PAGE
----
So if the Social Limits to Growth (SLG) is not to limit Flourishing, it means that Flourishing has to be decoupled from Positional Goods. Is this possible? Nevinomics thinks so. Let’s go back to the key components of Flourishing. Nevinomics chose individual Flourishing as the key objective of the economy because, as noted elsewhere, Flourishing:
- includes all the key elements of well-being used in other measures: material well-being, health, security, and social connectedness
- recognizes that because people live through time, any useful metric needs to capture the success through the prism of a life that grows and changes in all its multi-dimensional complexity
- understands that life has challenges and setbacks and incorporates these into the measure of well-being; indeed, the challenges and setbacks are often what defines life as worthwhile and any metric that does not take account of this overwhelming fact of human existence will not lead to functional policies
- explicitly considers the concept of resiliency – the ability of an individual (and a society) to absorb the uncertainties in life and cope with them and emerge stronger, an essential feature of Flourishing
At its core, Flourishing is not about being in a certain position – it is about velocity (movement with purpose), connectivity, and resiliency. Flourishing is active, dynamic, economically secure, but not hierarchical.
Flourishing also implies a certain type of self-aware agency that recognizes that the value is in the journey, supported by enough economic strength to enable agency, and that one should not and cannot rely on attaining certain Positional Goods to define the Good Life.
To make this concrete, if I am a good junior tennis player, I may aspire for the pros, a very arduous journey. There is of course some (small) probability that I will reach the top 10, a massive achievement. There is a higher (though still small) probability that I will reach the top 100 – a great showing that makes a living (for a while) but certainly does not make you a global superstar.
So, as a life strategy, pursuing the top 10 goal makes sense only if the journey is of value in and of itself. That is, you are Flourishing along the way. If success is defined only as reaching the goal, then it is almost certain that you will be a failure, which is certainly not conducive to Flourishing (nor a great strategy).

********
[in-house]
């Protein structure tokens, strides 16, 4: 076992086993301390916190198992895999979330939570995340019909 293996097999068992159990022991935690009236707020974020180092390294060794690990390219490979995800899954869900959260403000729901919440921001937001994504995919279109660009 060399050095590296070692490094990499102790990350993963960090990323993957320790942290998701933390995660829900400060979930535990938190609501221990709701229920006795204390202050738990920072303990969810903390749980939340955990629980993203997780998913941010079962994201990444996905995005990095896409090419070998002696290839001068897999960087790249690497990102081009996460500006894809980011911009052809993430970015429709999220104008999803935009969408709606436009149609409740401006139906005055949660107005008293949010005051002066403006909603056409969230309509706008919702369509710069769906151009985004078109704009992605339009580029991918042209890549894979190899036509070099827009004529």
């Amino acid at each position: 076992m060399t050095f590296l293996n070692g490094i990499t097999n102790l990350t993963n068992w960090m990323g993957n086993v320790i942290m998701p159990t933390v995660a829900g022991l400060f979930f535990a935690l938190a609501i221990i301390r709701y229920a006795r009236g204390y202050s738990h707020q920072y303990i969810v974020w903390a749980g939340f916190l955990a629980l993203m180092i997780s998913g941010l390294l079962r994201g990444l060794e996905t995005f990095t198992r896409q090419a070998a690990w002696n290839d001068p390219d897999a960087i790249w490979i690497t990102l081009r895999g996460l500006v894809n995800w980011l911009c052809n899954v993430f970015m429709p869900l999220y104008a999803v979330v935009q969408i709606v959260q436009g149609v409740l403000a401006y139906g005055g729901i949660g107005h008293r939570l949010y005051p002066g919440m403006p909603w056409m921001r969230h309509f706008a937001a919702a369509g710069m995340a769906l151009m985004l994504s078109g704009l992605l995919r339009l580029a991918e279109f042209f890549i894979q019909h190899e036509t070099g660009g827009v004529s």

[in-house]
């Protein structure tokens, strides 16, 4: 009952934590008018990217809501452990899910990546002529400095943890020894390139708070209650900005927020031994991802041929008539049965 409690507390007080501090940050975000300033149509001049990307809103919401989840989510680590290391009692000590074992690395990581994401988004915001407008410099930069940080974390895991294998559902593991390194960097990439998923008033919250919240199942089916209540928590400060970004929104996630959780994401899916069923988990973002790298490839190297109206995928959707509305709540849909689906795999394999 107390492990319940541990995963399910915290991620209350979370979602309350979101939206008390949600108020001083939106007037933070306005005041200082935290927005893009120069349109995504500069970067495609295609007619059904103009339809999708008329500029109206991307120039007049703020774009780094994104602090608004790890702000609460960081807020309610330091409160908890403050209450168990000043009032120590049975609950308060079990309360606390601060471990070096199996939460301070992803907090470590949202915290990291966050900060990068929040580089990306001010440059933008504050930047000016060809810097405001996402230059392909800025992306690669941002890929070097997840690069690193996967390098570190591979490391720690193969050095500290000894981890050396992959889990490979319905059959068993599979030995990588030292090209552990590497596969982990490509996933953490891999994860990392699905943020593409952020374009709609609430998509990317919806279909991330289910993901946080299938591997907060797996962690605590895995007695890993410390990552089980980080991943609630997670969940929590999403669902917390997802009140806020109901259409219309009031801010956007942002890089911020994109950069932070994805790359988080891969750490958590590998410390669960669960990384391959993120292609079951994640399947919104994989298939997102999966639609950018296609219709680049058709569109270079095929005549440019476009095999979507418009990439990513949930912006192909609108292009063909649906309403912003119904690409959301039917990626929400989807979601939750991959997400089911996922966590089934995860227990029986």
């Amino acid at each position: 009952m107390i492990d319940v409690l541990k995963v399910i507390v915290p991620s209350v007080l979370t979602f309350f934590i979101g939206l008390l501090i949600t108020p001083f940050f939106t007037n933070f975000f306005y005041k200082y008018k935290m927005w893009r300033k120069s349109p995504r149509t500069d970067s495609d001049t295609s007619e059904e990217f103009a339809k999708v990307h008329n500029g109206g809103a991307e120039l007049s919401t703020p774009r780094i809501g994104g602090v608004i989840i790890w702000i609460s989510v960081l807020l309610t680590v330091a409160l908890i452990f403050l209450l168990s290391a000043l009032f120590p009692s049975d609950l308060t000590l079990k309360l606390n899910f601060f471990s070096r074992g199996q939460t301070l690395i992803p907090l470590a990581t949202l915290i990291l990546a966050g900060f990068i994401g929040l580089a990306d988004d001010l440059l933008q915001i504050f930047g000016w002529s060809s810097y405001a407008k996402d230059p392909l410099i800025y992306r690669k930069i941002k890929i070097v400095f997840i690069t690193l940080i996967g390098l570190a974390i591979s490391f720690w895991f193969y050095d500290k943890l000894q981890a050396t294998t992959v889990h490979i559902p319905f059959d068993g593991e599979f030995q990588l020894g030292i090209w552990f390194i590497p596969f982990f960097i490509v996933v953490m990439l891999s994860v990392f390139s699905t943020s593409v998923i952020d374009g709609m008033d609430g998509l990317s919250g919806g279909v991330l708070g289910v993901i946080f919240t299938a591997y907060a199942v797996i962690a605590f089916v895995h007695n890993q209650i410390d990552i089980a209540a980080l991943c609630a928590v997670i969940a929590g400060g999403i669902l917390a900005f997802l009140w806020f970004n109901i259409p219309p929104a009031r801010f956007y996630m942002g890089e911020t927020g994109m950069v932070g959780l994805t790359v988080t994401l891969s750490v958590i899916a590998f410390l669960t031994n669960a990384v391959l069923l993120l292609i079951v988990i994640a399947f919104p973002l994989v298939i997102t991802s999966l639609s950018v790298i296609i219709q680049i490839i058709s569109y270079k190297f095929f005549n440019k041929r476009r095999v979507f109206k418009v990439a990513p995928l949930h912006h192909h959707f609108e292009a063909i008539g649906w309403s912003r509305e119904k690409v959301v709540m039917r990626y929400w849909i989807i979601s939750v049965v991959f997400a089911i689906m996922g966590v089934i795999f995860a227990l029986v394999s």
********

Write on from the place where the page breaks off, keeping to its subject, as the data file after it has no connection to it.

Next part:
And this applies again and again to Positional Goods – not everyone can be company CEO, Nobel Prize winner, rock star… so, if Flourishing is to be widespread, most of the population has to be able to Flourish without attaining these Positional Goods.5)In fact, there may be a negative correlation between Flourishing and Positional Goods… the pressure that people feel when they go to Harvard, win the Rhodes Scholarship, etcetera, is immense and very often debilitating.
Ultimately, the Social Limits to Growth present a powerful challenge to economic orthodoxy. Mindlessly pursuing GDP growth does not necessarily increase social welfare. But I do think SLG is compatible with Flourishing; indeed, thinking deeply about SLG necessarily leads to an understanding that Flourishing does not necessarily mean attaining all the Positional Goods. And this is a very good thing.6)We will address this further in later articles, but let me reiterate, for now, that Positional Goods would cease to be such were everyone to have them. By this I do not mean to suggest that Positional Goods should be maintained for the rich, but simply that it will never be possible to secure them for everyone because the rich will always find new goods as the old ones cease to be positional – they are defined externally and not intrinsically.
In closing, let me again pay tribute to Seymour Hirsch, a brilliant man whose life was too short. His ideas are profound and it is disappointing to see them not more widely understood.7) In a subsequent Nevinomics article, I am going to examine the second big idea he had: the impact of commercializing something means we do too much of this – the commercialization bias. Examples are private health care in the US and what I find personally immensely offensive – a for-profit university.
Photo: El Neill
Footnotes [ + ]
|1.||↑||Nuffield College is a brilliant invention. It is a College with no students, so no one to bother the faculty and distract them from their own work and College dinners.|
|2.||↑||Fred Hirsch, The Social Limits to Growth, Harvard University Press: 1976, p. 52.|
|3.||↑||See Huppert and So, 2013: Flourishing Across Europe: Application of a New Conceptual Framework for Defining Well-Being. Accessed August 5, 2015.|
|4.||↑||And not only playing it, but also to an unconscionable amount of pride when one of my offspring graduated from what the Times in Britain ranks as the world’s greatest university.|
|5.||↑||In fact, there may be a negative correlation between Flourishing and Positional Goods… the pressure that people feel when they go to Harvard, win the Rhodes Scholarship, etcetera, is immense and very often debilitating.|
|6.||↑||We will address this further in later articles, but let me reiterate, for now, that Positional Goods would cease to be such were everyone to have them. By this I do not mean to suggest that Positional Goods should be maintained for the rich, but simply that it will never be possible to secure them for everyone because the rich will always find new goods as the old ones cease to be positional – they are defined externally and not intrinsically.|
|7.||↑||In a subsequent Nevinomics article, I am going to examine the second big idea he had: the impact of commercializing something means we do too much of this – the commercialization bias. Examples are private health care in the US and what I find personally immensely offensive – a for-profit university.|